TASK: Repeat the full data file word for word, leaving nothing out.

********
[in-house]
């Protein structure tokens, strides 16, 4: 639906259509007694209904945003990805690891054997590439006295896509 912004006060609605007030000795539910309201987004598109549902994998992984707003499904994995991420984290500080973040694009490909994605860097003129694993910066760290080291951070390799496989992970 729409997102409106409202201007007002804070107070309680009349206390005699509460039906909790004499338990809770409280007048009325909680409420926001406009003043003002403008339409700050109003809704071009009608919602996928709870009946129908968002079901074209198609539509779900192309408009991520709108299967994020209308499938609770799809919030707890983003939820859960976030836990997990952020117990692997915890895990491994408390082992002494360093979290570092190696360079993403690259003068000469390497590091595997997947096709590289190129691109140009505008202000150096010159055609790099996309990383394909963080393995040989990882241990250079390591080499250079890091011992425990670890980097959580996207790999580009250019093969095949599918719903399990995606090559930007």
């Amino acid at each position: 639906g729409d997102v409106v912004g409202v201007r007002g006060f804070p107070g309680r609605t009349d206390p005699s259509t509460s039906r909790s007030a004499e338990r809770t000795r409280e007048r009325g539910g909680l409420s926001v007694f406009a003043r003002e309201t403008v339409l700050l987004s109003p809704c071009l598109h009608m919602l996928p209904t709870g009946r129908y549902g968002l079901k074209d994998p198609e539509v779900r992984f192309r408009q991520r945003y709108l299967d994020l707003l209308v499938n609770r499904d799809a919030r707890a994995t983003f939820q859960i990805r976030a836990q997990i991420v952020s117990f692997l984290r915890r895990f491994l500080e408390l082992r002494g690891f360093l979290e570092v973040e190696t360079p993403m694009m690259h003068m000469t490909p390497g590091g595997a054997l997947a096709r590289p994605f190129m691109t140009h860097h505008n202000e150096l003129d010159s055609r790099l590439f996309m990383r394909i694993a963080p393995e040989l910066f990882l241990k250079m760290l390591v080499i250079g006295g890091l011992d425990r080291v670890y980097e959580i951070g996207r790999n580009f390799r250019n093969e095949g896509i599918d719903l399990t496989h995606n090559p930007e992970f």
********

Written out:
[in-house]
């Protein structure tokens, strides 16, 4: 639906259509007694209904945003990805690891054997590439006295896509 912004006060609605007030000795539910309201987004598109549902994998992984707003499904994995991420984290500080973040694009490909994605860097003129694993910066760290080291951070390799496989992970 729409997102409106409202201007007002804070107070309680009349206390005699509460039906909790004499338990809770409280007048009325909680409420926001406009003043003002403008339409700050109003809704071009009608919602996928709870009946129908968002079901074209198609539509779900192309408009991520709108299967994020209308499938609770799809919030707890983003939820859960976030836990997990952020117990692997915890895990491994408390082992002494360093979290570092190696360079993403690259003068000469390497590091595997997947096709590289190129691109140009505008202000150096010159055609790099996309990383394909963080393995040989990882241990250079390591080499250079890091011992425990670890980097959580996207790999580009250019093969095949599918719903399990995606090559930007």
């Amino acid at each position: 639906g729409d997102v409106v912004g409202v201007r007002g006060f804070p107070g309680r609605t009349d206390p005699s259509t509460s039906r909790s007030a004499e338990r809770t000795r409280e007048r009325g539910g909680l409420s926001v007694f406009a003043r003002e309201t403008v339409l700050l987004s109003p809704c071009l598109h009608m919602l996928p209904t709870g009946r129908y549902g968002l079901k074209d994998p198609e539509v779900r992984f192309r408009q991520r945003y709108l299967d994020l707003l209308v499938n609770r499904d799809a919030r707890a994995t983003f939820q859960i990805r976030a836990q997990i991420v952020s117990f692997l984290r915890r895990f491994l500080e408390l082992r002494g690891f360093l979290e570092v973040e190696t360079p993403m694009m690259h003068m000469t490909p390497g590091g595997a054997l997947a096709r590289p994605f190129m691109t140009h860097h505008n202000e150096l003129d010159s055609r790099l590439f996309m990383r394909i694993a963080p393995e040989l910066f990882l241990k250079m760290l390591v080499i250079g006295g890091l011992d425990r080291v670890y980097e959580i951070g996207r790999n580009f390799r250019n093969e095949g896509i599918d719903l399990t496989h995606n090559p930007e992970f």